Articles of Faith

Faith and politics mix in fascinating and sometimes fruitful ways. People of religious faith can bring moral uplift into the sometimes tawdry world of politics, and people of political faith can bring passion and conviction to social causes. But there is something about politics that is on guard against the ways of faith. It’s not just that our tradition separates church from state. If “faith” implies an unquestioning, deeply held belief, that can be a liability in the practical world. “Articles of faith” can get one into trouble in politics.

Meet the Author

Dave Denison

Founding Editor, CommonWealth magazine
It is an article of faith, for example, among many who discuss public education today that the blame for failing schools can be put mostly on ill-prepared and unskilled teachers. Much of the public and many of the state’s top political leaders seem to think the colleges producing tomorrow’s teachers are almost beyond hope. We sent Associate Editor Carol Gerwin, who is a sharp and relentless questioner, into the nation’s oldest public teacher-preparation program to see what becoming a teacher is really like these days. I doubt that Framingham State College would give Carol’s report their imprimatur–all is not well in this or any other ed school. But all is not lost, either. Teacher programs are responding to outside pressures for higher standards and more accountability. The question is, why are ed school professors on the whole still so resistant to change? And why did it take so long for the state to start demanding better teacher programs? Good questions, and as the reader will see, we don’t attempt to offer pat answers.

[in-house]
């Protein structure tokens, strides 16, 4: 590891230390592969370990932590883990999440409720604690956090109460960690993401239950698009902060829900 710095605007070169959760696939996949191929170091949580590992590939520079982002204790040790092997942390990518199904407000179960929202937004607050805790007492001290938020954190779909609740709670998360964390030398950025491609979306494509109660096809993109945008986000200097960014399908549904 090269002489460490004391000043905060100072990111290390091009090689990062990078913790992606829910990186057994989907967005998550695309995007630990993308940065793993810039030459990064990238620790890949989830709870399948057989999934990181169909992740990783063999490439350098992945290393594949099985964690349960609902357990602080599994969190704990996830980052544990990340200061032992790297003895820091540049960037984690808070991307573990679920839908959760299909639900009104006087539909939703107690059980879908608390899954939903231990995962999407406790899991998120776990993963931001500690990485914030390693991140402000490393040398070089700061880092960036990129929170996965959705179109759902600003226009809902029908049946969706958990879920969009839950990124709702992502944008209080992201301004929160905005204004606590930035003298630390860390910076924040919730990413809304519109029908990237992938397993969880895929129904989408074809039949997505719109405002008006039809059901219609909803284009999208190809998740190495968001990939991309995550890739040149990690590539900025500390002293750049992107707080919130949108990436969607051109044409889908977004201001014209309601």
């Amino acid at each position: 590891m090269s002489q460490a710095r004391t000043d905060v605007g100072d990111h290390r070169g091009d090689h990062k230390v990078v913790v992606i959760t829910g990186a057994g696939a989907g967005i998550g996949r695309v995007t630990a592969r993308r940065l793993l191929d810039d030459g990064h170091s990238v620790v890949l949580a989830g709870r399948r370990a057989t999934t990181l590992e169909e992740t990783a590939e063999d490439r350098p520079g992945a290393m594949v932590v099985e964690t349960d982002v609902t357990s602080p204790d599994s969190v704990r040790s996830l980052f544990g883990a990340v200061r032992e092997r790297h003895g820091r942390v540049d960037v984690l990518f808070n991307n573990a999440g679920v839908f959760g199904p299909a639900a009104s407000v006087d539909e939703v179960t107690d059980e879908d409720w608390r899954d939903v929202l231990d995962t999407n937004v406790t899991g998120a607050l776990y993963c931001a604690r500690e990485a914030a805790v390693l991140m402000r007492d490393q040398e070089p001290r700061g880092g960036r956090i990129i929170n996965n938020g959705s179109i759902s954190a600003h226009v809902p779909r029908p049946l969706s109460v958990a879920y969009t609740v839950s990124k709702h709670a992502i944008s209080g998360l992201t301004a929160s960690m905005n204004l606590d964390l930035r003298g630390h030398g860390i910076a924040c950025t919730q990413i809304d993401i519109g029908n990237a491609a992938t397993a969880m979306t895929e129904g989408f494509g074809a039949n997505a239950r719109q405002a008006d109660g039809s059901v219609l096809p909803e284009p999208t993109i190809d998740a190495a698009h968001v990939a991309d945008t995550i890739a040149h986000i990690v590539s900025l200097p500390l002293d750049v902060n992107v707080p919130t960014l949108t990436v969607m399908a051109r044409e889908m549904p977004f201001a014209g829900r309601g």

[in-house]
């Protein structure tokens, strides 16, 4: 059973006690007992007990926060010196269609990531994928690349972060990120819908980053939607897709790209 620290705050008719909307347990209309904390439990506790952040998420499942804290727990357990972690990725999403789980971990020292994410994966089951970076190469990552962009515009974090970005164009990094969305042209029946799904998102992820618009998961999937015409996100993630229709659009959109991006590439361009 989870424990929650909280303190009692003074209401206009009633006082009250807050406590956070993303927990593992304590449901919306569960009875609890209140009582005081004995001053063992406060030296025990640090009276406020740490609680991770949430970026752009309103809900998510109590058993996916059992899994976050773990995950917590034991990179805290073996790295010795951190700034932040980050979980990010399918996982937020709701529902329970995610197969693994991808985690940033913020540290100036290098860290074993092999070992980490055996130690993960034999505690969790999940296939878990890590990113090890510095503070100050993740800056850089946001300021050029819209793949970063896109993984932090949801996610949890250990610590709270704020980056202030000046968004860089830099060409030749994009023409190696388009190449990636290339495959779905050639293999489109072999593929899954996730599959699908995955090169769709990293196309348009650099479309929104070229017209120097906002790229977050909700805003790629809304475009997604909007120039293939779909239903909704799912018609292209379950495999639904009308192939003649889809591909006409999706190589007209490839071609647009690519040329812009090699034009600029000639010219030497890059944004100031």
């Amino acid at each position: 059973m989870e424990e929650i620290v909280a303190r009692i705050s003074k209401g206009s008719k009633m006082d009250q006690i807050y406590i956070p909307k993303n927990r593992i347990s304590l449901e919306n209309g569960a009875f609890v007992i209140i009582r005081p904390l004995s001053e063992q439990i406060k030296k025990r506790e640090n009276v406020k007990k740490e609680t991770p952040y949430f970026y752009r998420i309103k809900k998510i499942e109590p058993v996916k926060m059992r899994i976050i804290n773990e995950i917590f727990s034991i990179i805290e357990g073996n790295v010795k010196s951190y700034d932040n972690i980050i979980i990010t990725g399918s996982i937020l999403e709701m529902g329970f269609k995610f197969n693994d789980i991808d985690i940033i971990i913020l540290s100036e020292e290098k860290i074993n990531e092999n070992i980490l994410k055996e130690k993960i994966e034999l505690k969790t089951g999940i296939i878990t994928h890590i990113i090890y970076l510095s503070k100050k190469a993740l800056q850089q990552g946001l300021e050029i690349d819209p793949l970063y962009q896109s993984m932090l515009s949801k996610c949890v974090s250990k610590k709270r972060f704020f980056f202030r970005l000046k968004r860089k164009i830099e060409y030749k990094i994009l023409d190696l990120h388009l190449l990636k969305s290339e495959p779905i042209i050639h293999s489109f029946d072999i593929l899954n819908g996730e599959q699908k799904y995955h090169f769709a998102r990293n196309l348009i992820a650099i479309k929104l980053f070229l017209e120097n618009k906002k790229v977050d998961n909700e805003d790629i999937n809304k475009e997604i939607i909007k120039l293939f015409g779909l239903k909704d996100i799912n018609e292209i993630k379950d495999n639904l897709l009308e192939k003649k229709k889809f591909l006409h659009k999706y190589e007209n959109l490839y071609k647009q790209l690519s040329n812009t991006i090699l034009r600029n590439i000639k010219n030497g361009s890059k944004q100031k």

In a more literal sense, we have filled this issue of CommonWealth with articles of faith. Michael Jonas questions a few widely held assumptions about Cardinal Bernard Law and the Catholic Church in state politics (See “Cardinal Law’s Challenge“, CW, Winter 1999). And David O’Brien reviews Thomas O’Connor’s book Boston Catholics (See “Catholic Contributions“, CW, Winter 1999). The Catholic Church may not be what it used to be, but if we didn’t think it was still one of the most important stories in Massachusetts we wouldn’t be writing about it.

The themes of education and religion come together in our conversation with Rev. Eugene Rivers and Wendy Kaminer. As other states begin to experiment with voucher programs that allow public funds to be used for parochial schooling, the idea is returning to Massachusetts politics (the church-state questions have been debated off and on here since the mid-1800s). Rivers and Kaminer are not of like minds on this (or on much of anything), but their conversation (See “Conversation“, CW, Winter 1999) is lively and, I would say, educational.